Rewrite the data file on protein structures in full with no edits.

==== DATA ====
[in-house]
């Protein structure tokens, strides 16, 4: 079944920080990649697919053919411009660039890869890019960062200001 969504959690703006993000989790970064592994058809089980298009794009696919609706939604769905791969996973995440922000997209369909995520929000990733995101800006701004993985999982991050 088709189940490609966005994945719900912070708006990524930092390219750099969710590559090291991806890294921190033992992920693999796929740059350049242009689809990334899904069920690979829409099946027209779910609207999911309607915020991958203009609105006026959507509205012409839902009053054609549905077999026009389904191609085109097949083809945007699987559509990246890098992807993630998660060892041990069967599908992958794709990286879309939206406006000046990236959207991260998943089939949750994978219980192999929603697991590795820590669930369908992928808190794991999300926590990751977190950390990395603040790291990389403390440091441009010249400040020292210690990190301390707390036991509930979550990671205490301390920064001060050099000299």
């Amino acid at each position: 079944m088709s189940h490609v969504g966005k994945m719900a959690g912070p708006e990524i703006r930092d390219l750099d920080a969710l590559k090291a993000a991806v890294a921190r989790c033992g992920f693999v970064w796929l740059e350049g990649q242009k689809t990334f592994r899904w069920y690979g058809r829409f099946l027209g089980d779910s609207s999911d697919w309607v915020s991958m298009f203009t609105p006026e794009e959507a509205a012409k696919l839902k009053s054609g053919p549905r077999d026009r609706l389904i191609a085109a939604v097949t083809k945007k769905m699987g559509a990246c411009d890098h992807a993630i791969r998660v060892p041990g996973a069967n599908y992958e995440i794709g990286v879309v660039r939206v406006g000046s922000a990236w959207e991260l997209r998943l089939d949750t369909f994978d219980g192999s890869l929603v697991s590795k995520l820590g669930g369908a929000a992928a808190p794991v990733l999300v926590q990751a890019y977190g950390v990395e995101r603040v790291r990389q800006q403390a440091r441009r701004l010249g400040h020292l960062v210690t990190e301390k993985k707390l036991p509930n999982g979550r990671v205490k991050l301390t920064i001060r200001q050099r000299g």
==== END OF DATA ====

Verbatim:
[in-house]
């Protein structure tokens, strides 16, 4: 079944920080990649697919053919411009660039890869890019960062200001 969504959690703006993000989790970064592994058809089980298009794009696919609706939604769905791969996973995440922000997209369909995520929000990733995101800006701004993985999982991050 088709189940490609966005994945719900912070708006990524930092390219750099969710590559090291991806890294921190033992992920693999796929740059350049242009689809990334899904069920690979829409099946027209779910609207999911309607915020991958203009609105006026959507509205012409839902009053054609549905077999026009389904191609085109097949083809945007699987559509990246890098992807993630998660060892041990069967599908992958794709990286879309939206406006000046990236959207991260998943089939949750994978219980192999929603697991590795820590669930369908992928808190794991999300926590990751977190950390990395603040790291990389403390440091441009010249400040020292210690990190301390707390036991509930979550990671205490301390920064001060050099000299």
């Amino acid at each position: 079944m088709s189940h490609v969504g966005k994945m719900a959690g912070p708006e990524i703006r930092d390219l750099d920080a969710l590559k090291a993000a991806v890294a921190r989790c033992g992920f693999v970064w796929l740059e350049g990649q242009k689809t990334f592994r899904w069920y690979g058809r829409f099946l027209g089980d779910s609207s999911d697919w309607v915020s991958m298009f203009t609105p006026e794009e959507a509205a012409k696919l839902k009053s054609g053919p549905r077999d026009r609706l389904i191609a085109a939604v097949t083809k945007k769905m699987g559509a990246c411009d890098h992807a993630i791969r998660v060892p041990g996973a069967n599908y992958e995440i794709g990286v879309v660039r939206v406006g000046s922000a990236w959207e991260l997209r998943l089939d949750t369909f994978d219980g192999s890869l929603v697991s590795k995520l820590g669930g369908a929000a992928a808190p794991v990733l999300v926590q990751a890019y977190g950390v990395e995101r603040v790291r990389q800006q403390a440091r441009r701004l010249g400040h020292l960062v210690t990190e301390k993985k707390l036991p509930n999982g979550r990671v205490k991050l301390t920064i001060r200001q050099r000299g």